Read the accompanying thesis here.
What is it?
“The Gospel of Jesus Christ” is the first movement of a planned multi-movement composition entitled Sermon Hymns. This composition is a multimedia work for piano with electronic audio and video playback. The central component is a mosaic of sermon clips that have been sequenced together to communicate a specific narrative; in this case, the narrative is the Gospel of Jesus Christ, but later movements will focus on different narratives. Thus, for this movement, I selected specific quotations from sermons by various Christian preachers that communicate particular aspects of the Gospel of Jesus Christ, such as Creation, human depravity, and Jesus’ atoning sacrifice. Moreover, I selected these quotations on the basis of whether or not they reflected an objective exegesis of the biblical account of the Gospel. 
I composed original music, presented both electronically and acoustically, to complement this montage of sermon clips. The acoustic instrument I chose is the piano, the writing for which is intended to support rather than eclipse the Gospel narrative. The electronic portion of the music consists of synthesized and sampled sounds, along with personal recordings of violoncello and drums. Furthermore, I created an accompanying video that displays animated texts from the sermon excerpts, along with corresponding diagrams and definitions pertaining to the message.
What is its purpose?
Sermon Hymns exists to glorify God, edify and encourage the church, and evangelize the lost.
What is its function?
Part of my hope and intention for this composition is to supply the Christian church with a new form of music for the corporate worship setting.  Despite its unusual form of presentation – namely, a piece for digital audio and video playback with live performance – Sermon Hymns could be incorporated into this setting on the basis of its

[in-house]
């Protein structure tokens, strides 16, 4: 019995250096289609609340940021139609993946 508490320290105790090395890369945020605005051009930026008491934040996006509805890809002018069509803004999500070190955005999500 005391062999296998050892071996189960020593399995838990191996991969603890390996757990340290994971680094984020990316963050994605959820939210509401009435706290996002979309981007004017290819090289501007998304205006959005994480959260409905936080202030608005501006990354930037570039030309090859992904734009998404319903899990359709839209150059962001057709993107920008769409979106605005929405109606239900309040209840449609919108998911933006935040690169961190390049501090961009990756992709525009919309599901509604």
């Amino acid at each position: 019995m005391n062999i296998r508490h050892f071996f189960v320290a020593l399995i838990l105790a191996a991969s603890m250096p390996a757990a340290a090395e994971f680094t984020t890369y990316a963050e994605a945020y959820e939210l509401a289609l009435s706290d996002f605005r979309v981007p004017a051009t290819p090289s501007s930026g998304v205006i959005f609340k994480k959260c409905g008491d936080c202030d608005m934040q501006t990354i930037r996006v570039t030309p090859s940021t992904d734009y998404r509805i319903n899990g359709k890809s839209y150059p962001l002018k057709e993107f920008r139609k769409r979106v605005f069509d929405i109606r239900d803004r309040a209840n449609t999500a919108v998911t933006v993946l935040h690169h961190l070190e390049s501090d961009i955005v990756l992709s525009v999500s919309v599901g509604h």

1) biblical textual content, which is consistent with the Gospel message outlined in the Christian Scriptures;
2) sensitivity to “spirit and truth” worship mandated by Jesus Christ in John 4:24; and
3) accessibility to the average Christian in regards to its method and clarity of communication.
Ultimately, the appropriateness of a musical composition in a local church worship setting should be left to the wisdom and discernment of the pastor or music director of that specific church, but I have sought to be consistent with the Bible’s standards of music in worship. 
Sermon Hymns may be experienced either with or without the live component. The video I have uploaded on YouTube includes the accompanying piano track and is certainly an adequate presentation of the composition. However, I composed Sermon Hymns to be experienced primarily with the live performance of the piano.
Who created it?
Music composed by Cody Curtis
Video created by Cody Curtis
Piano and electronics: Cody Curtis
Drums: Aaron Beasely
Violoncello: Jonathan Stuart-Moore
 I do not suggest that my presentation exhausts the biblical account of the Gospel of Jesus Christ. I merely underscore foundational aspects.
 It is important to note that I certainly do not intend, or would wish, for this form to replace congregational singing, for congregational singing is the only art form commanded in Scripture for use by the church in corporate worship: “And do not get drunk with wine, for that is debauchery, but be filled with the Spirit, addressing one another in psalms and hymns and spiritual songs, singing and making melody to the Lord with your heart” (Eph. 5:18-19; cf. Col. 3:16). Rather, I present this form as an additional means of using music to facilitate worship.
 For a complete defense of my argument that Sermon Hymns is consistent with biblical standards of worship and could therefore be included in the Christian worship tradition, please see my graduate thesis entitled “Sermon Hymns,” which should be made available online in the near future.